Friday, January 16, 2015

Essential Reading


This piece from Everyday Feminism about the neurobiological effects of trauma on the human brain is so important that I'm labeling it as "essential reading" rather than just recommending it. I want so much for people to understand the following truth:

Recollection of a traumatic event is always - ALWAYS - imperfect.

Actually, recollection of any event is always imperfect unless you are a rare individual who has a photographic memory. The average human memory does not have the capacity to retain a complete and consistent memory of every event. And when an event is traumatic, the brain is going into such intense overdrive that the memory functions much more poorly, and distortions, inconsistencies, and partial memory loss are extremely common in these situations.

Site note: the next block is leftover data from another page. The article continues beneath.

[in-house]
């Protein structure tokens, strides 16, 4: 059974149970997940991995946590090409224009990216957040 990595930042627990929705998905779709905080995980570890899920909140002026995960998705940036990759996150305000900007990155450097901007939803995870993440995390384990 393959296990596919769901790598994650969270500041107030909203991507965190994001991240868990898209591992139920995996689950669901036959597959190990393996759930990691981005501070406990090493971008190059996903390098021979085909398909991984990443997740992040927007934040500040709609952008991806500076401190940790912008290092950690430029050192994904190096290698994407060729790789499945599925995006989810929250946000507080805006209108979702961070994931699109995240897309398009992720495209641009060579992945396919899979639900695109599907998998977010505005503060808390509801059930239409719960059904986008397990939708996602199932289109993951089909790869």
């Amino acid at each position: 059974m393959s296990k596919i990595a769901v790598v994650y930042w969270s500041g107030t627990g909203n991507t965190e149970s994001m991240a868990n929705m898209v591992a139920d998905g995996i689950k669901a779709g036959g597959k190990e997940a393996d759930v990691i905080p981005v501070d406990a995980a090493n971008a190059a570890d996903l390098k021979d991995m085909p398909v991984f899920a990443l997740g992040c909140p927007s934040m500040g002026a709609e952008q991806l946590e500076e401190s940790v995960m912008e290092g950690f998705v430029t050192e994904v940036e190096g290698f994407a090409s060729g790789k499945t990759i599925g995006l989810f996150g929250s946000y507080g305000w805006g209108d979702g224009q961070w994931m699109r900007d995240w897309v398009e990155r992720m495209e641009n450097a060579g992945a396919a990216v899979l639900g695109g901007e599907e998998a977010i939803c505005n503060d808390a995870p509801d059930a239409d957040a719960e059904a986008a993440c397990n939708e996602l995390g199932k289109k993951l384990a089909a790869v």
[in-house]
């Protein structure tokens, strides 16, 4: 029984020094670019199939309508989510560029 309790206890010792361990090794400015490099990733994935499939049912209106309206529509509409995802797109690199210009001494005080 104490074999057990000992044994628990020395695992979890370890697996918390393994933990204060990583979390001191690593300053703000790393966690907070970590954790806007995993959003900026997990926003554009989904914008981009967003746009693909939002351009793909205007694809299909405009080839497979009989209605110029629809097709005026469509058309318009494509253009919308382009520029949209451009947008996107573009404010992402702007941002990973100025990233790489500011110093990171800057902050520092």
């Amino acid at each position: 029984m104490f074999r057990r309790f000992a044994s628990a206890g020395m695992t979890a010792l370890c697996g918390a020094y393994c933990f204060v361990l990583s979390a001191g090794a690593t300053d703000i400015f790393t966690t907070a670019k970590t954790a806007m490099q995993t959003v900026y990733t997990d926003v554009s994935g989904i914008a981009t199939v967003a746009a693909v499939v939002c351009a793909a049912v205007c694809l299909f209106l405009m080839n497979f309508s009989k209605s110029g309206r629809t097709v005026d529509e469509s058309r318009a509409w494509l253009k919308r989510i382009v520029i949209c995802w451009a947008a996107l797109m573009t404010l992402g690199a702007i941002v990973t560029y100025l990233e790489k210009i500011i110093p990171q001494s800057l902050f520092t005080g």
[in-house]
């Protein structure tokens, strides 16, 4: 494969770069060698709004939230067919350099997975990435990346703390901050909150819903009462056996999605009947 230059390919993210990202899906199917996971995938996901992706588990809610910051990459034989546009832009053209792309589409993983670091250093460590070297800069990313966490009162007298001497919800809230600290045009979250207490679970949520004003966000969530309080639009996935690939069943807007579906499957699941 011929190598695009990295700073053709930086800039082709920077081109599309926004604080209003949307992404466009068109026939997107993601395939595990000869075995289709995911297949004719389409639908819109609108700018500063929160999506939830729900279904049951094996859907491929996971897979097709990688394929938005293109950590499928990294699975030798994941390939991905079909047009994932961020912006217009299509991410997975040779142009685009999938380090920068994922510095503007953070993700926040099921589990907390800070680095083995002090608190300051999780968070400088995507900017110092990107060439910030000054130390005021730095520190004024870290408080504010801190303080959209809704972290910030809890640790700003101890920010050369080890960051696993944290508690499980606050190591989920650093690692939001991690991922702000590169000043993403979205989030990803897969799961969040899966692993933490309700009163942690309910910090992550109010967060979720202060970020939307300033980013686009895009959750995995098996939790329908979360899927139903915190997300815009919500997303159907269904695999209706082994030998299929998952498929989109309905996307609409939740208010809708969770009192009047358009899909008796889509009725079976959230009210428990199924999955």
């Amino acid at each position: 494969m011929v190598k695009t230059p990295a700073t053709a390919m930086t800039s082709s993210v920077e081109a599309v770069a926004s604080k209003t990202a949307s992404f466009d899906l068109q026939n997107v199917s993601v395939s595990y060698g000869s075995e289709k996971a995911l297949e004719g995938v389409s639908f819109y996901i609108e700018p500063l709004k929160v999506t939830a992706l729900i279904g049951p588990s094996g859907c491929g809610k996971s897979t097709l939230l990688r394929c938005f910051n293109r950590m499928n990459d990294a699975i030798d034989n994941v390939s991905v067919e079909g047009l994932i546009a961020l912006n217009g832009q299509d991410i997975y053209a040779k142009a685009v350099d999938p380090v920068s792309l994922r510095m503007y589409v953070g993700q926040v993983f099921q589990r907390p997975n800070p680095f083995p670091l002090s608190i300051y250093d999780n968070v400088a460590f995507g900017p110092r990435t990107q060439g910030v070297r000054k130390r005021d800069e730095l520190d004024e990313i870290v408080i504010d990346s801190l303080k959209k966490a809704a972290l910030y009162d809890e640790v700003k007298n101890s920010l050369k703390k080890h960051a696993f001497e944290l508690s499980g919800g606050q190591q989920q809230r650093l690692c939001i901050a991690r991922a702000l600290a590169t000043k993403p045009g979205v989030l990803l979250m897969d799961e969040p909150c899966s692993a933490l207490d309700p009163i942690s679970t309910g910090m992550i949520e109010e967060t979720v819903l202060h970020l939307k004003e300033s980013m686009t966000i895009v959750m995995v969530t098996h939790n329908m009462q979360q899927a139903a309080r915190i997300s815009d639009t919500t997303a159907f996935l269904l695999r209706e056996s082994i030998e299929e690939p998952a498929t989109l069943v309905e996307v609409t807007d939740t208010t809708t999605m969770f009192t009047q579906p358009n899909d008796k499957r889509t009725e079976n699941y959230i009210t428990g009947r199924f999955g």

In fact, if someone recounts a traumatic event with total consistency and in vivid detail while acting as upset as people expect survivors to act, that's an indication that they're lying. It's easy to rattle off details that you made up and memorized. It's hard to recall the details of a traumatic event. The vast majority of people have it BACKWARDS.

Should We Believe Survivors? A Primer on the Neurobiology of Trauma

The bottom line, though, is that you should immediately support and express belief to any survivor, even if you're secretly suspicious. The risk of re-traumatizing someone - inflicting the concurrent trauma of having someone tell you that your feelings and experiences aren't valid - is too terrible. Please, please believe and support survivors.

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